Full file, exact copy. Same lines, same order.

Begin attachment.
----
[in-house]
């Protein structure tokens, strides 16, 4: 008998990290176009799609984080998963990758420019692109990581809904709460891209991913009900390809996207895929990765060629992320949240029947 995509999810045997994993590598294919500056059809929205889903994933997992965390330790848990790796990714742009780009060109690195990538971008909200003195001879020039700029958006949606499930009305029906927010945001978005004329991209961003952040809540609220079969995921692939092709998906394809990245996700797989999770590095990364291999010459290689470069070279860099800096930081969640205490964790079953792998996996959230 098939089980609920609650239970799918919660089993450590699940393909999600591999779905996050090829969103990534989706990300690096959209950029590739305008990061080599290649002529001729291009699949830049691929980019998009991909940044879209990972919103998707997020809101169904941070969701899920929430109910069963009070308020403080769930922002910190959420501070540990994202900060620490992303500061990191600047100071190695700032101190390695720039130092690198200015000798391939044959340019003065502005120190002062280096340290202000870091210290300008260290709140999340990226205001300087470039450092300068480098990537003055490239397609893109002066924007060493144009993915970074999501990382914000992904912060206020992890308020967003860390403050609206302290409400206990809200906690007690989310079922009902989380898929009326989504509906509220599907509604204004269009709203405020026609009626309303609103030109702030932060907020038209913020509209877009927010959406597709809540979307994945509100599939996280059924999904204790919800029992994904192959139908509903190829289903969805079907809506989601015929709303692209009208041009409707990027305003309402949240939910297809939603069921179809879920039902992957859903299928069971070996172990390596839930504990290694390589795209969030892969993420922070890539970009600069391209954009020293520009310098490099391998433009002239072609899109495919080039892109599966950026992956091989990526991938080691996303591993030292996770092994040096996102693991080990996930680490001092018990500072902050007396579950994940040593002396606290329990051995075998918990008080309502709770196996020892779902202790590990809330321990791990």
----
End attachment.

[in-house]
């Protein structure tokens, strides 16, 4: 008998990290176009799609984080998963990758420019692109990581809904709460891209991913009900390809996207895929990765060629992320949240029947 995509999810045997994993590598294919500056059809929205889903994933997992965390330790848990790796990714742009780009060109690195990538971008909200003195001879020039700029958006949606499930009305029906927010945001978005004329991209961003952040809540609220079969995921692939092709998906394809990245996700797989999770590095990364291999010459290689470069070279860099800096930081969640205490964790079953792998996996959230 098939089980609920609650239970799918919660089993450590699940393909999600591999779905996050090829969103990534989706990300690096959209950029590739305008990061080599290649002529001729291009699949830049691929980019998009991909940044879209990972919103998707997020809101169904941070969701899920929430109910069963009070308020403080769930922002910190959420501070540990994202900060620490992303500061990191600047100071190695700032101190390695720039130092690198200015000798391939044959340019003065502005120190002062280096340290202000870091210290300008260290709140999340990226205001300087470039450092300068480098990537003055490239397609893109002066924007060493144009993915970074999501990382914000992904912060206020992890308020967003860390403050609206302290409400206990809200906690007690989310079922009902989380898929009326989504509906509220599907509604204004269009709203405020026609009626309303609103030109702030932060907020038209913020509209877009927010959406597709809540979307994945509100599939996280059924999904204790919800029992994904192959139908509903190829289903969805079907809506989601015929709303692209009208041009409707990027305003309402949240939910297809939603069921179809879920039902992957859903299928069971070996172990390596839930504990290694390589795209969030892969993420922070890539970009600069391209954009020293520009310098490099391998433009002239072609899109495919080039892109599966950026992956091989990526991938080691996303591993030292996770092994040096996102693991080990996930680490001092018990500072902050007396579950994940040593002396606290329990051995075998918990008080309502709770196996020892779902202790590990809330321990791990």